The thought of making unstructured pop music has been there for a while. I was once listening to this “Nu.Wav Hallucinations” record by nmesh, where a 3 second excerpt of “Take My Breath Away” appears here and there. I started to think how unstructured the memory of this song was kept in my mind, like an arrangement in suspension, but still felt as a pop song. I structured “Esotro” with this idea in mind. It’s a pop song in essence without enough repetition or returning. As for “Veta”, I had other thoughts. I was inspired by the song “Om Supreme” by Alice Coltrane and the production process of the song “I’m Not In Love” by 10cc, how they created this 256-voice virtual choir by dubbing the voices of the band members play with a bed of noise from where other elements emerge and disappear.
“Syzygy” was –perhaps– the album that showed everyone who Lucrecia Dalt truly is. Did it show you any specific directions to follow for future releases?
The recordings I’ve made after “Syzygy” have been fed by this technique I’ve been using, which is to allow films to invade my workspace, tempting the twists and turns of the film narrative to push and re-shape my music production.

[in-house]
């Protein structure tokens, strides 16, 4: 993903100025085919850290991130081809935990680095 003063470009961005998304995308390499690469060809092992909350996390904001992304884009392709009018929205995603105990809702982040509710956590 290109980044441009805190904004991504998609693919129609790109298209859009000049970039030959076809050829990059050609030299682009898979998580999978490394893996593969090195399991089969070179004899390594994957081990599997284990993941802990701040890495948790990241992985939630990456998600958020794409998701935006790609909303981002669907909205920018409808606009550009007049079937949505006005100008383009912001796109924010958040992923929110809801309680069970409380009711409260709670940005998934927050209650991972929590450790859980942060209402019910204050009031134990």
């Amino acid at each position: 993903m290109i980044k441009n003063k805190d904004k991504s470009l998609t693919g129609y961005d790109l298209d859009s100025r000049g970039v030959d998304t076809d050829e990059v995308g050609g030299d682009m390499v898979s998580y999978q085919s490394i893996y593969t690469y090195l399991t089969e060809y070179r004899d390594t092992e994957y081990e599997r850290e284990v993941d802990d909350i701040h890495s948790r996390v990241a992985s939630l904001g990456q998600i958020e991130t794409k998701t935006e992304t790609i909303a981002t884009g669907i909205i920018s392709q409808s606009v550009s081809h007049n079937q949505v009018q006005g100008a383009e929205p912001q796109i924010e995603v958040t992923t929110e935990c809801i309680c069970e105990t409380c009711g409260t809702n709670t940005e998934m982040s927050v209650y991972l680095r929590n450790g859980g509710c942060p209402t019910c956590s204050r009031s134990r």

We recently found out that you are the new signee of Nicolas Jaar’s label Other People, how did this collaboration occur?
He wrote, I wrote back. I sent a demo, he liked it.
William Basinski recently remixed your track “Esotro”, which was shared earlier this week through Other People as a download. How does that make you feel?
What started as a long shot thought became a reality and my mind is adjusting to it, slowly. I have very strong memories while making “Syzygy”, lying in bed listening to the Disintegration Loops, dazed state of mind and this piece being the best antidote to that. I also admire his ideas about time and intense and attentive listening.
His approach to the remix is fantastic! It puts the song in another realm by reducing it, opposing that tendency of adding sounds and textures, but rather slowly uncovering the elements, let it unbuilt or efface until there’s only silence.
Many things have been written and said about your track “Esotro”. I fell in love with the second track of your EP “Veta” (which means “trace” according to my English-Spanish dictionary). Can you get me through the concept of this track?
Veta in spanish is also a thin layer that you could visually differentiate from the whole content of a surrounding mass. It is also a dedication to someone who had the capacity to consciously tilt the reality inside my house and I only noticed when I started to slide down. A question remains open on what will be there at the end, an edge, or..?
Your collaborations include artists like the phenomenal Julia Holter, the pioneering Gudrun Gut and the multi-instrumentalist F.S. Blumm. Have you got any plans on collaborating musically with Nicolas Jaar, too?.
No, but I’d be happy to do it.
Should we expect a fifth full-length album coming any time soon?
Which has been the most “weekid” experience you had while on tour?
The 69 absinthe excess in Luxembourg with the SUUNS.